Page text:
"It does not deny that change, when it occurs, may be mediated by natural selection, but it holds that constraints restrict possible paths and modes of change so strongly that the constraints themselves become much the most interesting aspect of evolution."
-Gould and Lewontin, 1979
Understanding the effects of selection at linked sites
Understanding the effects of selection at linked sites: current population genetic approaches assume complete neutrality, i.e., they assume that new mutations that do not contribute to fitness (i.e., neutral alleles) segregate independently of other nearby selected mutations. Several experimental and population-genetic studies have now confirmed that most new mutations that occur on functionally important sites are deleterious. Thus, despite the drastic prevalence of deleterious mutations, their effects on nearby linked sites remain relatively under-studied and are largely ignored when performing population-genetic inference (e.g. Figure 1). We are interested in understanding how linked effects of selection against deleterious and for beneficial alleles affects genome-wide patterns of variation and how we can account for their effects when performing evolutionary inference.
Inference of selection and demography
A primary challenge in population genetics has been to understand how evolutionary processes like selection, mutation, recombination, and genetic drift determined by population size changes jointly shape patterns of genome-wide variation and how to disentangle their individual contributions using population-genetic data. This is essential to better understand the demographic and selective history of organisms of interest, for instance, uncovering the historical migration patterns of our ancestors and predicting the mode and tempo of adaptation in pathogenic organisms and so on. Moreover, advances in accurately disentangling the contributing evolutionary processes are also essential to answer broader questions in evolutionary biology, like the relative importance of adaptive vs non-adaptive processes in determining evolutionary outcomes. However, as multiple evolutionary processes can shape patterns of variation in a similar manner, disentangling their individual contributions can be a difficult task. We are interested in developing methods to perform joint inference of parameters of evolutionary processes from population-genetic data, especially those of the demographic history of natural populations and the distribution of fitness effects of new mutations.
Population genetics in species with compact genomes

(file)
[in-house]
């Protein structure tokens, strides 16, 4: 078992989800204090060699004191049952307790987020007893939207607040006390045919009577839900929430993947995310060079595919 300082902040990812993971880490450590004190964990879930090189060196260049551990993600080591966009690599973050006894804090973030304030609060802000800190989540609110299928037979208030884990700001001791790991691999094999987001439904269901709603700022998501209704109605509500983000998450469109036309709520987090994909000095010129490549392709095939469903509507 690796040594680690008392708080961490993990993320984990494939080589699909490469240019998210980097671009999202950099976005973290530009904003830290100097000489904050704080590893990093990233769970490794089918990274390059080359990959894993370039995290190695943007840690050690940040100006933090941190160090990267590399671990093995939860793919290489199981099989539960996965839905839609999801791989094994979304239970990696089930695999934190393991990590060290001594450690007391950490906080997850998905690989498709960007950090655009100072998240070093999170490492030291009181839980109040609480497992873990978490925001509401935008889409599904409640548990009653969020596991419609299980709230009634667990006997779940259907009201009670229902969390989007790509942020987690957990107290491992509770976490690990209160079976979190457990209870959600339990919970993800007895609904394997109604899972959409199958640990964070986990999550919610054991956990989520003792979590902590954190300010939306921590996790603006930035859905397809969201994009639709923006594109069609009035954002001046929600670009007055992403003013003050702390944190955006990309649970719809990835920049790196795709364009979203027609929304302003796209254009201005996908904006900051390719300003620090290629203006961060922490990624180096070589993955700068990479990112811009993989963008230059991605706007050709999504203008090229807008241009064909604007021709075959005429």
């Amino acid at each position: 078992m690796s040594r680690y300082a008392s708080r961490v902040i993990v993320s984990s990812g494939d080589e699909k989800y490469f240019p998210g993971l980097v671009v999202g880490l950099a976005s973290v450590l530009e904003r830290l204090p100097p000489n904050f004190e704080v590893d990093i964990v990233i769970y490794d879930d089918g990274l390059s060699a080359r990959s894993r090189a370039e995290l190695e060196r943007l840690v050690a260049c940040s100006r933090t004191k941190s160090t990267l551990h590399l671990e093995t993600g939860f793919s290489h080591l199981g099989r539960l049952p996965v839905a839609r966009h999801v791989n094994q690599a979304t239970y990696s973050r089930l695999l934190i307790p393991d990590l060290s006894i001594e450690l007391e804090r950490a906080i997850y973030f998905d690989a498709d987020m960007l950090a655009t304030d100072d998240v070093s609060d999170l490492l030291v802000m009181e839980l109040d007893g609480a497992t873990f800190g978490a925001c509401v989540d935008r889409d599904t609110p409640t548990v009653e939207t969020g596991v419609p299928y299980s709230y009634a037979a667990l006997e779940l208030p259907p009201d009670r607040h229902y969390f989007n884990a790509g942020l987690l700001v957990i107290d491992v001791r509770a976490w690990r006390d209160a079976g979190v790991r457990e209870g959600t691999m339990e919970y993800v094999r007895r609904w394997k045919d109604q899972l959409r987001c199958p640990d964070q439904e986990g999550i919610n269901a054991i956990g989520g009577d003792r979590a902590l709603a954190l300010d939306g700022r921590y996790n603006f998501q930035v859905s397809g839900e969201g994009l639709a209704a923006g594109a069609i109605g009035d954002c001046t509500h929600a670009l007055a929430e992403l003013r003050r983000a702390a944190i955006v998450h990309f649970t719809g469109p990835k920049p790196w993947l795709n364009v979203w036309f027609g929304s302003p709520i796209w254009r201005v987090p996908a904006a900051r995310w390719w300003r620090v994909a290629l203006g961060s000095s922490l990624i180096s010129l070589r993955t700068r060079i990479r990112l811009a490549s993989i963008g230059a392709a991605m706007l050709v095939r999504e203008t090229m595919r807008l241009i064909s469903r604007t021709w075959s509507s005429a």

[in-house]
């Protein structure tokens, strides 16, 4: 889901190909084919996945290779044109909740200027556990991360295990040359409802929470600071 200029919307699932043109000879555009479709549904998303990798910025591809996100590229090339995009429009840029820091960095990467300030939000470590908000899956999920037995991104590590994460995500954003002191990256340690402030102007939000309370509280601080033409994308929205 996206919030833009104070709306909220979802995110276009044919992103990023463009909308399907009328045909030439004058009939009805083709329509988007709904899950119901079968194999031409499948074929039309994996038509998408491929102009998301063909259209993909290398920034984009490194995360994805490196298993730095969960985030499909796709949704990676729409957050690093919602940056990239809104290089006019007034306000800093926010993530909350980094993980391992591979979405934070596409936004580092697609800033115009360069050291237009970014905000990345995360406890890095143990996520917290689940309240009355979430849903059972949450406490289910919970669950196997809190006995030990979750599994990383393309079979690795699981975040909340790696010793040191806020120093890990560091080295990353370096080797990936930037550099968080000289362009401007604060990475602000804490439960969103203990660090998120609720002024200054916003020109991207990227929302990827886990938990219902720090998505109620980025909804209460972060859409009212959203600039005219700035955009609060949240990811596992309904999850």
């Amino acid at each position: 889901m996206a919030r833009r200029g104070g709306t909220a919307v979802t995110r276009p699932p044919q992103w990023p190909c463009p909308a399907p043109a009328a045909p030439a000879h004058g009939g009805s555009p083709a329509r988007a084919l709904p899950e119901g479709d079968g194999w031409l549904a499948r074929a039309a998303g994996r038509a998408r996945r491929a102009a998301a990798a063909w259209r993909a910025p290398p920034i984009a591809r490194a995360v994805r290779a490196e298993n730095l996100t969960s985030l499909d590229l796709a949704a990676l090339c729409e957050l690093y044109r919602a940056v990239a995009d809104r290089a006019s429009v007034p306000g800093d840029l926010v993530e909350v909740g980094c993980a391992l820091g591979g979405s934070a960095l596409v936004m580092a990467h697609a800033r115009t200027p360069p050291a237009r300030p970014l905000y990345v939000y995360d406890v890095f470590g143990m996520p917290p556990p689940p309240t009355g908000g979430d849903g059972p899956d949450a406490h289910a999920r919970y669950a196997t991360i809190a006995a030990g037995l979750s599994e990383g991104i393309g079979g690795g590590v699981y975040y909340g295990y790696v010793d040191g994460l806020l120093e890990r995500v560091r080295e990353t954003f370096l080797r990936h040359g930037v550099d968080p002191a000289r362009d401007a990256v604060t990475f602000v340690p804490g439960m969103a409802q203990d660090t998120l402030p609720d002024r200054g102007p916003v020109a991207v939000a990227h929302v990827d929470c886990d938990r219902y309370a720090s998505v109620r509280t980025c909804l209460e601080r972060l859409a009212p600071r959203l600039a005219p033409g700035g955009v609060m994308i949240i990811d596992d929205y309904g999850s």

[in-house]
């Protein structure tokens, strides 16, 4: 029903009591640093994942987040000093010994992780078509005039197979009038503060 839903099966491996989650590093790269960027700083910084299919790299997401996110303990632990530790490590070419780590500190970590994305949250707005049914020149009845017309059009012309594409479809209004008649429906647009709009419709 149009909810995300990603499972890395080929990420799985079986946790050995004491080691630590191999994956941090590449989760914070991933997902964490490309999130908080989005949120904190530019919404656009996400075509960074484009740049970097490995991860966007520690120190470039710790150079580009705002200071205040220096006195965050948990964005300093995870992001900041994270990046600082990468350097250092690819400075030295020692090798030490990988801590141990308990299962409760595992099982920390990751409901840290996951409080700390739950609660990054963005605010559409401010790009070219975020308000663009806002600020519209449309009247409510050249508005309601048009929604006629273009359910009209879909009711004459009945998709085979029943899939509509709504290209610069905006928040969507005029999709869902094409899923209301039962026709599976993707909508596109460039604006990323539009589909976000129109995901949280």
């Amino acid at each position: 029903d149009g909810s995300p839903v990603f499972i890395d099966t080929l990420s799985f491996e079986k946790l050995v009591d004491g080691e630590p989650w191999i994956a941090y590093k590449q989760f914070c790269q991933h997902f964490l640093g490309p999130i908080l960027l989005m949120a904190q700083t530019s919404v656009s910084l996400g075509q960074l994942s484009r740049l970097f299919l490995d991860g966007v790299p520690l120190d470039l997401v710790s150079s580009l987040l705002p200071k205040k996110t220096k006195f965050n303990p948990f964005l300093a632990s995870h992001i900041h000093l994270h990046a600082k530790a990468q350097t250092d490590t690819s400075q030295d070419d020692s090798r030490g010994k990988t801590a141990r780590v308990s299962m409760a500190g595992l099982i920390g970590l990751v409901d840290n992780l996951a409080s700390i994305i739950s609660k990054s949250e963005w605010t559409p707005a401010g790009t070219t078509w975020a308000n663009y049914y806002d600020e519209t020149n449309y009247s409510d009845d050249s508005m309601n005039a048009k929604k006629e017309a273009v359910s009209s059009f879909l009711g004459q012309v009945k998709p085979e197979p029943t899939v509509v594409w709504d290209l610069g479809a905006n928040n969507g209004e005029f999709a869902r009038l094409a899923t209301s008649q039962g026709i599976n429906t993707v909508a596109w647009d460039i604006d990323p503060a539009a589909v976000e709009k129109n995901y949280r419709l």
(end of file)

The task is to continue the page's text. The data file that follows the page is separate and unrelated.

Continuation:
Organisms can vary widely in how much of their genome is under selective constraints. For instance, while human genomes are estimated to have about 5-8% of the genome functional, ~40-60% of the D. melanogaster genome and ~70-90% of the genome in unicellular organisms can be functionally important. We are interested in understanding patterns of variation and in performing evolutionary inference in species with highly compact genomes where direct and linked effects of selection are pervasive, confounding patterns generated by other evolutionary forces. These approaches will be particularly useful to understand the demographic and selective history of pathogenic species, that usually have densely-packed genomes and a complex natural history.
Evolution of gene duplicates
Gene duplication is an important source of evolutionary novelty, resulting in new gene functions, expansion of gene families and contributing to the emergence of new species. Segmental duplications have been found to occur at high rates in most eukaryotic genomes, while whole-genome duplications have occurred in the ancestors of many eukaryotes. What are the consequences and fate of these duplications? While gene duplicates have been studied at phylogenic timescales pretty extensively, much less is understood about how population genetic parameters play a role in their retention/loss. We are interested in questions like how long does it take for a gene duplicate to be lost in a population, i.e., what is the time to fixation of a loss-of-function mutation or null allele of a duplicate? Do gene duplicates experience different selective forces in a population? Why are some species more likely to retain gene duplicates than others? What are the fitness effects of new gene duplicates?